1901 Henry Ford's first and last race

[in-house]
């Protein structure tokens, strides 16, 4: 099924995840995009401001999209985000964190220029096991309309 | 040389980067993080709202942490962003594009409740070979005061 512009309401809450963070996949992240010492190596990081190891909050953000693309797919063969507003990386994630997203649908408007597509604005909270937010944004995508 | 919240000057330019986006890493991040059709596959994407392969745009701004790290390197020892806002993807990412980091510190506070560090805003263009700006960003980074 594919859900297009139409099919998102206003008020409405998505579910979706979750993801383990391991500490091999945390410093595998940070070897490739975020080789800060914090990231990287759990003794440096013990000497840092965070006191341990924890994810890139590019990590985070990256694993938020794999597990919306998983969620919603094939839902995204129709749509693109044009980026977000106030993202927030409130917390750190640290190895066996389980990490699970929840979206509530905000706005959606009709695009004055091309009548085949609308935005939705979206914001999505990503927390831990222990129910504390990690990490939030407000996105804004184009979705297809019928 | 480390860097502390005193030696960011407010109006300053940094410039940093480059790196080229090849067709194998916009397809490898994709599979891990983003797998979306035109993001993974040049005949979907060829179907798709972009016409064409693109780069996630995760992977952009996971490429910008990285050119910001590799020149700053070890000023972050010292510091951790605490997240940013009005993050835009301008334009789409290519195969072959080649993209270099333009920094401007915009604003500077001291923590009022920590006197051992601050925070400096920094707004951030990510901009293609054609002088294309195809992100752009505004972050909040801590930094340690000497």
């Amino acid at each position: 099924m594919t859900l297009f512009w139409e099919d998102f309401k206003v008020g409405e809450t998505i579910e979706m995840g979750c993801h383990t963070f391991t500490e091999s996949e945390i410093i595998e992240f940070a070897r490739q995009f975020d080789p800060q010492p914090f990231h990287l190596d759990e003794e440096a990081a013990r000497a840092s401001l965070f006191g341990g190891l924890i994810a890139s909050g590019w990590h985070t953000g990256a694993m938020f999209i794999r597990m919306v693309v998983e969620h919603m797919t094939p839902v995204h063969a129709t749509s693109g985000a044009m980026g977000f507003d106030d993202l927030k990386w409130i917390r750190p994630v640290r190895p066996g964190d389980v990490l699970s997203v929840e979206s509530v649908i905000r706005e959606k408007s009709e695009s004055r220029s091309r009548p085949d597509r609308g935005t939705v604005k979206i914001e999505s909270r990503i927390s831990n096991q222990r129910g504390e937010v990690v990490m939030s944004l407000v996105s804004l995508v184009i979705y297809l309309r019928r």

In the early days of the automobile, it was not the practical uses of the new invention that attracted the most widespread attention, but rather the thrill of motor sports. The always entrepreneurial Henry Ford, who had been constructing automobiles since 1896, recognized the public's enthusiasm for the new sport, and so sought to establish his name as a racing manufacturer and driver. On this day, Henry Ford drove one of his automobiles for the first and last time in an automobile race. Sponsored by the Detroit Racing Club and held at the Grosse Point Race Track in Michigan, Ford puttered up to the starting line of the main 10-lap race in an automobile he had constructed earlier in the summer with engineer Oliver Barthel. Ford's competitors were the famed Alexander Winston and another driver who withdrew just before the start of the race because of a mechanical problem. The experienced Winston was clearly the superior driver, but fortune proved to be in Ford's favor as Winston's machine began leaving a trail of smoke after three laps, and he had to withdraw. Although Ford won the race and the kind of public acclaim he had hoped for, he found the experience so terrifying that he retired as a competitive driver, reportedly explaining that "once is enough." Nevertheless, Ford continued to construct automobiles for motor racing, and a year later Barney Oldfield drove into motor racing history in Ford's 999 racer, kicking off a legendary driving career and winning Ford his first major racing victory. With the prestige of racing under his belt, Ford went on to establish the Ford Motor Company in the following year, making a fortune as he pioneered the modern assembly-line manufacturing that put the automobile within the average American's reach. But motor racing still remained important to the Ford Motor Company, and today Ford is the only automaker that can lay claim to victory in the Indy 500, Daytona 500, 24-Hours of LeMans and Daytona, 12 hours of Sebring, the Monte Carlo Rally, and the Baja 1000.